In fact, the impact on the patient experience is one of brachytherapy’s strongest suits. The treatment is proven to present a reduced risk of side effects compared to other prevalent options, including RP and EBRT. Recent studies show the risk of incontinence and impotence after brachytherapy is far lower than is the case in surgery, radiation and active surveillance. It’s also associated with shorter recovery times and reduced overall treatment times – making it less disruptive to patients’ lives.
Moreover, as advancements continue apace, one recent innovation is 4D brachytherapy, which involves a single stage, real-time implant technique that uses simple prostate measurements under ultrasound or MRi to calculate the number of seeds required for the procedure. The process means that patients no longer require two anaesthetics and the pre-planning scan can take place alongside the clinical visit all within the space of 15-20 mins. This development has been made possible thanks to the scientific approach to treatment planning. It offers better-targeted treatment and an improved patient experience – not to mention reduced costs of up to 40% compared to standard techniques – so much so that here at our own centre it is the only implant technique we offer.
The impact on overall survival (OS) following brachytherapy is also important. Evidence increasingly shows that there is equal survival benefit advantage between all the major treatments. Brachytherapy is in fact so successful at sterilising the gland that it’s the equivalent of removing the prostate. Comparative effectiveness studies show that LDR monotherapy brachytherapy reports recurrence-free survival rates (RFS) similar to those for EBRT and RP in both low and intermediate risk patients1,2. And it’s proving effective in high-risk patients too. Level one randomised controlled studies now show that, in high-risk prostate cancer patients, an LDR brachytherapy boost in combination with EBRT, survival rates are higher than in external beam radiotherapy alone 3,4.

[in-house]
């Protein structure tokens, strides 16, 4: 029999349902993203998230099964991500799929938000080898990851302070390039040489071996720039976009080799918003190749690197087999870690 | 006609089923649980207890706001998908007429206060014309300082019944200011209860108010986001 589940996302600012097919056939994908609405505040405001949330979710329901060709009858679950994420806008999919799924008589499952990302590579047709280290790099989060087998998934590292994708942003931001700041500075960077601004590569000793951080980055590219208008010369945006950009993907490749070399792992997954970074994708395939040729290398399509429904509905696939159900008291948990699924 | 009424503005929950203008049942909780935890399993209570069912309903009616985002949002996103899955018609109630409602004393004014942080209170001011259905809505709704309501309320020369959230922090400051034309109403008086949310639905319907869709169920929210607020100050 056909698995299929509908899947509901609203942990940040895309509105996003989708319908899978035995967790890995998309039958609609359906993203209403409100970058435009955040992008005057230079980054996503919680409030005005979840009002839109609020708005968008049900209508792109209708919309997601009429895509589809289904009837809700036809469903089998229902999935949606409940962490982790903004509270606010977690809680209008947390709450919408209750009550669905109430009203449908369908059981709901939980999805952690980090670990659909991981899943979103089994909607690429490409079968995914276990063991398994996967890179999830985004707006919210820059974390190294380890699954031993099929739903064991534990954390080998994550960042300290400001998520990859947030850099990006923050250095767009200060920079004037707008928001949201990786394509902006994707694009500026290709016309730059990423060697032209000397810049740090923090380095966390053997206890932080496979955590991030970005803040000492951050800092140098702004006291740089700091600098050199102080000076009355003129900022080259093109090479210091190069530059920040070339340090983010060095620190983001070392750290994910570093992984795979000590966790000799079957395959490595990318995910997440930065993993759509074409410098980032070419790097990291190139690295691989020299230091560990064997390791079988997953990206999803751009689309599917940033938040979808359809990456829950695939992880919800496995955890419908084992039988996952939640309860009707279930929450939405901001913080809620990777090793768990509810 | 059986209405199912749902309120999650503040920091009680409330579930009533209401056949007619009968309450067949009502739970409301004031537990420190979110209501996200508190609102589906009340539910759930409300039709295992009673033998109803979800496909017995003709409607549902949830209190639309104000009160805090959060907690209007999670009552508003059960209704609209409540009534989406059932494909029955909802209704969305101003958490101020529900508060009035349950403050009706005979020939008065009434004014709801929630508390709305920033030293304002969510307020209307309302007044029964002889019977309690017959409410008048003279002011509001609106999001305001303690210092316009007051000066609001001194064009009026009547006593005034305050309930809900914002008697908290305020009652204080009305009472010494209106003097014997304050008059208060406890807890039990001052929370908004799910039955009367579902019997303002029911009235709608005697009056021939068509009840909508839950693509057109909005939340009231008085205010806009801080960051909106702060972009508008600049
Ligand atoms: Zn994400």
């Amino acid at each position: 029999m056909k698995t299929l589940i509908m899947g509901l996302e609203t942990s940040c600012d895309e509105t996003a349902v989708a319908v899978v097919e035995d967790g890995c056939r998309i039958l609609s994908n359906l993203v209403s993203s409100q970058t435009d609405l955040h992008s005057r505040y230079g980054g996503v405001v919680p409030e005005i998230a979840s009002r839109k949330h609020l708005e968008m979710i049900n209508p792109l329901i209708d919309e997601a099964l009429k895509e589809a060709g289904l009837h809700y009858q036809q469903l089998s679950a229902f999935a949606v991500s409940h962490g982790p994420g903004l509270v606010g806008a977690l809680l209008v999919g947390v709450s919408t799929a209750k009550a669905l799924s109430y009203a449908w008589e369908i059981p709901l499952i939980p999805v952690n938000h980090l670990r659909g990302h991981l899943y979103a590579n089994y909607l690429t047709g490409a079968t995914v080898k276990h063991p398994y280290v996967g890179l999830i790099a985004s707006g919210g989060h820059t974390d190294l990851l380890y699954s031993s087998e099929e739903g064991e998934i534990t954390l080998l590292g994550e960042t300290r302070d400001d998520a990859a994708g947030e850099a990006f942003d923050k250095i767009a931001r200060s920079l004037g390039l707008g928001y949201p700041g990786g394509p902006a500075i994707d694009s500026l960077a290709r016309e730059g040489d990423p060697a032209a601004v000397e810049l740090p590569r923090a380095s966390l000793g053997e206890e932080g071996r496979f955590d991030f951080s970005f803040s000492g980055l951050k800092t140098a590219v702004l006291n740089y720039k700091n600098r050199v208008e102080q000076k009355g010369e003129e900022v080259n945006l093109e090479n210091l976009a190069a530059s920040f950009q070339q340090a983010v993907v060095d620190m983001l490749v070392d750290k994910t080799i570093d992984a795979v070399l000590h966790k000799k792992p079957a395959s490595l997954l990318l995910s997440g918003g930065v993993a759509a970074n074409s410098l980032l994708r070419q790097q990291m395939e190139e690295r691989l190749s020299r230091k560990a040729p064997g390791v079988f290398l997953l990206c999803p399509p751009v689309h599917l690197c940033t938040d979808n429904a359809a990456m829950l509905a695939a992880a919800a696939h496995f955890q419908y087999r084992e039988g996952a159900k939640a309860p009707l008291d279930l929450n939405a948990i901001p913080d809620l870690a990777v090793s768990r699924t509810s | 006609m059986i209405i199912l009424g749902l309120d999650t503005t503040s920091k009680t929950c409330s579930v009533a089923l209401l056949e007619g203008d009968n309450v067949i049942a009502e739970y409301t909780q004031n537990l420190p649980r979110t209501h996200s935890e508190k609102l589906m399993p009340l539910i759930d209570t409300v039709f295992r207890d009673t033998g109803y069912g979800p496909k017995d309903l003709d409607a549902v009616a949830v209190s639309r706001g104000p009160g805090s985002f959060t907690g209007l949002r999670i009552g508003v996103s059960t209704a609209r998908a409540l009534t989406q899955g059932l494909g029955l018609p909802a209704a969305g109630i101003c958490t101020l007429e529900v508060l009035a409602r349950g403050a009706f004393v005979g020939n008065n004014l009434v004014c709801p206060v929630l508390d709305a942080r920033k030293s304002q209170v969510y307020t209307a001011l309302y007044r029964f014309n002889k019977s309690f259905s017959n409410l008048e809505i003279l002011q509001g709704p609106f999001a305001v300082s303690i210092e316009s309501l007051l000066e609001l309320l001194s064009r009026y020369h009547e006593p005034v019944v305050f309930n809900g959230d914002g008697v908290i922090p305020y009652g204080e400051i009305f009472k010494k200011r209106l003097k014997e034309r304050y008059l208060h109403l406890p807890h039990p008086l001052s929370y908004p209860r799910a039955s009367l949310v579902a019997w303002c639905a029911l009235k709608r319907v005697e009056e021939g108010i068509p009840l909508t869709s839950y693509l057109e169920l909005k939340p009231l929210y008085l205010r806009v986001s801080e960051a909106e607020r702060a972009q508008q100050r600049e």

Supporting the patient journey
For clinicians supporting patients through their journey to the most successful recovery possible, these studies are significant, providing evidence-based fuel to get patients talking in the first instance, and secondly to support them in their decision-making. Brachytherapy is not appropriate or recommended for everyone, but with clear NICE guidance determining its use in the UK a greater number of patients would benefit from its availability. As patient awareness and interest in the treatment grows, it’s as much our responsibility to inform patients when the treatment is unsuitable as it is to empower them with full information when it may be an option. As trusted advisors, it’s our role to steer them to the right treatment.
There is little doubt that brachytherapy is a good option for a high number of prostate cancer patients. The biggest barrier to its wider uptake in the UK is, of course, the availability of brachytherapy services. There remains great geographic variability in this regard. As a passionate advocate of brachytherapy, I long for the day when there is equitable access and more flexible use of the advanced forms of the treatment, like 4D Brachytherapy, across the UK. As evidence of its impact on OS and patient experience mounts, I’m ever confident that access will continue to increase. But as we await further resources to be invested in brachytherapy services, prostate cancer education cannot afford to side-line this important treatment option.
GPs and CNSs are true ‘patient champions’; our patients know we’re on their side. As prostate cancer diagnoses continue to rise, it’s our duty to ensure we do all that we can to understand it and the treatment options – regardless of whether the service is available locally – and to open up that dialogue with our peers and, crucially, our patients.